Extracellular Vesicles from 50,000 Generation Clones of the Escherichia coli Long-Term Evolution Experiment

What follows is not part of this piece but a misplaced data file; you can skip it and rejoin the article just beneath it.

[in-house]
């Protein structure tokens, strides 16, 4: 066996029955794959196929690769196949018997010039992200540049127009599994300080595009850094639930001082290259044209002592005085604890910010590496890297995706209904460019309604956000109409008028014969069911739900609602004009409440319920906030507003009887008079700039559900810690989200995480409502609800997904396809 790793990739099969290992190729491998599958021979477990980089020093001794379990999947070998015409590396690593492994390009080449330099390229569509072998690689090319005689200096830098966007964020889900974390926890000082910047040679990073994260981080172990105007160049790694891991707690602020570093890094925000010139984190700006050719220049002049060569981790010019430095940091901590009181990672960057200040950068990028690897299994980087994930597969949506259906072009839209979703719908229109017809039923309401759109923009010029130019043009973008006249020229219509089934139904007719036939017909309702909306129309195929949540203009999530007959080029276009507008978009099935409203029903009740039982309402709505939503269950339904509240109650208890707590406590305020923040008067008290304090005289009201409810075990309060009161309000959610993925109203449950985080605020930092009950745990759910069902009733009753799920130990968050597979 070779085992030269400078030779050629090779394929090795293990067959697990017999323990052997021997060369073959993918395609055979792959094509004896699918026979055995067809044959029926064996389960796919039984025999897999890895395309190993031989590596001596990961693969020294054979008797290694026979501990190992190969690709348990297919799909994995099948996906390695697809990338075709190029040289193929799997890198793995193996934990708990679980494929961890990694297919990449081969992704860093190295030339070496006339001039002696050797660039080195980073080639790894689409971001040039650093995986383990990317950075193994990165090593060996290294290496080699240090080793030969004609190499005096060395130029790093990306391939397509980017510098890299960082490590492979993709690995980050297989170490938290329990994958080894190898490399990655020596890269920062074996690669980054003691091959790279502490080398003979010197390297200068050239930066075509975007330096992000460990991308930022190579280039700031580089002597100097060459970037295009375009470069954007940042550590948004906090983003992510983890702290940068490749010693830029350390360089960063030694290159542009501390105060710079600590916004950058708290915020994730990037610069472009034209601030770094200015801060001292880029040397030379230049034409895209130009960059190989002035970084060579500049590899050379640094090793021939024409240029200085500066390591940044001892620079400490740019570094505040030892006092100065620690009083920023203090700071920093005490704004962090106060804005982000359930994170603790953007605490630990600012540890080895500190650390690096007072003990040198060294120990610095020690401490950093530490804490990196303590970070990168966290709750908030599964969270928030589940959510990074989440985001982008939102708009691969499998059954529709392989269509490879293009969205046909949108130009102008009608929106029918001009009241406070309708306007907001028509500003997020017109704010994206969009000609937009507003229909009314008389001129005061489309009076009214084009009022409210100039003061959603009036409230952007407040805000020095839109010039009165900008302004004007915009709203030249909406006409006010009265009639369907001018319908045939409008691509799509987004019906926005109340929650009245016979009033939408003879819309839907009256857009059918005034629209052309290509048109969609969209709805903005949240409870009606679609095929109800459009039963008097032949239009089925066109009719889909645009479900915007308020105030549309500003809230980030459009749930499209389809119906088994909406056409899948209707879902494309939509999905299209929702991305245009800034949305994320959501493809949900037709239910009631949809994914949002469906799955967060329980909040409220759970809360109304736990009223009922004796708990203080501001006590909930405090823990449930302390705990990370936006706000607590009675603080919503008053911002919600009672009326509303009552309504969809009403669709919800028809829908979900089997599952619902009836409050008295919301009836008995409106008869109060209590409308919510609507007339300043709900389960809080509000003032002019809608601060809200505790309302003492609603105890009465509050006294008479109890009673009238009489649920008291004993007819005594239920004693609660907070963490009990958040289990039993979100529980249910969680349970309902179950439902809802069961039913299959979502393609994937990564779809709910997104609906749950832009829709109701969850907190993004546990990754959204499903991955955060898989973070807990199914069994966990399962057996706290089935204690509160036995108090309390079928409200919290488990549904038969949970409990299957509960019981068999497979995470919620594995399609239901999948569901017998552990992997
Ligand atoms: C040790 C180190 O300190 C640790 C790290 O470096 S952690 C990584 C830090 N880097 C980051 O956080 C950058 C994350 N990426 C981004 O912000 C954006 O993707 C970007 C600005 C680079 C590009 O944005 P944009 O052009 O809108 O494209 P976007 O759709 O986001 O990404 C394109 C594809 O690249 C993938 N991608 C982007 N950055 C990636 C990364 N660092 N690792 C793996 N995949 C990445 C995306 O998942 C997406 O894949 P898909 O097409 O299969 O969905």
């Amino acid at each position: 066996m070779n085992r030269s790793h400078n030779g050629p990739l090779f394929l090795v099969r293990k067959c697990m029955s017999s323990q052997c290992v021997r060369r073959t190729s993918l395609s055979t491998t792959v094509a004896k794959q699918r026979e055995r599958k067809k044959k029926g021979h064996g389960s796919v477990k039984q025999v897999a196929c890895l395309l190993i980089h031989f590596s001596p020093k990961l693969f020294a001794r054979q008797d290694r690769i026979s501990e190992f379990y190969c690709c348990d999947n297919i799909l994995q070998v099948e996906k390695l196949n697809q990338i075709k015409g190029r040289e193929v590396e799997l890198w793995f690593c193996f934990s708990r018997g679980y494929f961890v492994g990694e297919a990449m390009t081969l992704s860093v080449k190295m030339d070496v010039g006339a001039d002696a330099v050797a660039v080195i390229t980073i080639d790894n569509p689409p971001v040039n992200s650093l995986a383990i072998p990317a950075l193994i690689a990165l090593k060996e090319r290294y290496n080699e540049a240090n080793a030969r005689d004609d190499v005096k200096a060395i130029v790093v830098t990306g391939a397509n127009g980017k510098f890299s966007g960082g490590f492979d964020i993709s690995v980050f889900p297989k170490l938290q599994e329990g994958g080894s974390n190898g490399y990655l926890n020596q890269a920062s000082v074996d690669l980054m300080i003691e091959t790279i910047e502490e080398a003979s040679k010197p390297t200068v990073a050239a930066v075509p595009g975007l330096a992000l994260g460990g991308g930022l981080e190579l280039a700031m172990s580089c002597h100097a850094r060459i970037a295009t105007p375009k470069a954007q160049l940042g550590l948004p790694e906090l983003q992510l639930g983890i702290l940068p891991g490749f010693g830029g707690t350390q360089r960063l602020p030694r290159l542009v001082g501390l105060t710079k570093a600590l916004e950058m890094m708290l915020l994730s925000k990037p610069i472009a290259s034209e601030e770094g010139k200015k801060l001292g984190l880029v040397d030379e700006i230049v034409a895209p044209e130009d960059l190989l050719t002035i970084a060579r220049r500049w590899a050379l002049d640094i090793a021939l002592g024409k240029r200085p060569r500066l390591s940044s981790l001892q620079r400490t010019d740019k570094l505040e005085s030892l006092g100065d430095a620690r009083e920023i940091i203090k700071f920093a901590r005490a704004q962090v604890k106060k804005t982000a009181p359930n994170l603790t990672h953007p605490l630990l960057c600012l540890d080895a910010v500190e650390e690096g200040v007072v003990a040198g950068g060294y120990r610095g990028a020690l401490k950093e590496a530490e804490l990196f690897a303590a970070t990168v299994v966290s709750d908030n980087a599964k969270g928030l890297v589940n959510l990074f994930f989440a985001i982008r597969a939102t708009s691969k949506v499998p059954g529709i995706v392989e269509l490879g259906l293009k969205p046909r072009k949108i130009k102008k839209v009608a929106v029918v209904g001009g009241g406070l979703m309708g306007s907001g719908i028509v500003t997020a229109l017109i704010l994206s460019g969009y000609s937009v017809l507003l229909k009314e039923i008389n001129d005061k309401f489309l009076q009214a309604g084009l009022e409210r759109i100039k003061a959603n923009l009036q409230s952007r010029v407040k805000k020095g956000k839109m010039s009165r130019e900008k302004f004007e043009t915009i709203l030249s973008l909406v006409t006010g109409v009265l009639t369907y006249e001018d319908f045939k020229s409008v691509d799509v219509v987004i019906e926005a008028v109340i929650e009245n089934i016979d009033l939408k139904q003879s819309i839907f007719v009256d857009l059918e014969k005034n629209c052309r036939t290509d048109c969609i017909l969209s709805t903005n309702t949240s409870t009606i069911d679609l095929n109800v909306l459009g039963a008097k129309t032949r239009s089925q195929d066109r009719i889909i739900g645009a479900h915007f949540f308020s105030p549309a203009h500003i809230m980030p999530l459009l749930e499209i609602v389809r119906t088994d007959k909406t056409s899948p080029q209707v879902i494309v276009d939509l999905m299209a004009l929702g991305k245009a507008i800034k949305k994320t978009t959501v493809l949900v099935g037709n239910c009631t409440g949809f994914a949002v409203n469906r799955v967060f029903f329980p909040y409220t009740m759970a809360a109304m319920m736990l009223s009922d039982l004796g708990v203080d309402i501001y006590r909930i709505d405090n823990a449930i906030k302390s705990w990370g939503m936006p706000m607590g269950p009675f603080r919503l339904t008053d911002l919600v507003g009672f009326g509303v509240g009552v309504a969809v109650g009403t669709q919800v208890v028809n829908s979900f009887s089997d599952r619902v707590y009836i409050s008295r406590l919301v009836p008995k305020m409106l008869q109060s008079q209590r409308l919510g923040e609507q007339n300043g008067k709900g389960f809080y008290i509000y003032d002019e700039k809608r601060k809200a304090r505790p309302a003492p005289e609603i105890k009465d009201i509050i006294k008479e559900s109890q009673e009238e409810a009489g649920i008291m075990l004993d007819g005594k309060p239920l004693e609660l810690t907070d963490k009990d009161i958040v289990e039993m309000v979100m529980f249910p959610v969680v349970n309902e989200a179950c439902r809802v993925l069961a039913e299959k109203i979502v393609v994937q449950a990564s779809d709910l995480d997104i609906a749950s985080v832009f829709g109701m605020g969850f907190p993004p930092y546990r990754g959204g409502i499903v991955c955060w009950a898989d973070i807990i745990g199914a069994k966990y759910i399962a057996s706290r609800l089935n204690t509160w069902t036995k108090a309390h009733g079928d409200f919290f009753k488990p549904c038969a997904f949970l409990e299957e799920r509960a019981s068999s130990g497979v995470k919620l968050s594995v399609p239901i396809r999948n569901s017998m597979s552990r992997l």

Extracellular vesicles (EVs) are critical elements of cell–cell communication. Here, we characterized the outer membrane vesicles (OMVs) released by specific clones of Escherichia coli isolated from the Long-Term Evolution Experiment after 50,000 generations (50K) of adaptation to glucose minimal medium. Compared with their ancestor, the evolved clones produce small OMVs but also larger ones which display variable amounts of both OmpA and LPS. Tracking ancestral, fluorescently labelled OMVs revealed that they fuse with both ancestral- and 50K-evolved cells, albeit in different proportions. We quantified that less than 2% of the cells from one 50K-evolved clone acquired the fluorescence delivered by OMVs from the ancestral strain but that one cell concomitantly fuses with several OMVs. Globally, our results showed that OMV production in E. coli is a phenotype that varies along bacterial evolution and question the contribution of OMVs-mediated interactions in bacterial adaptation.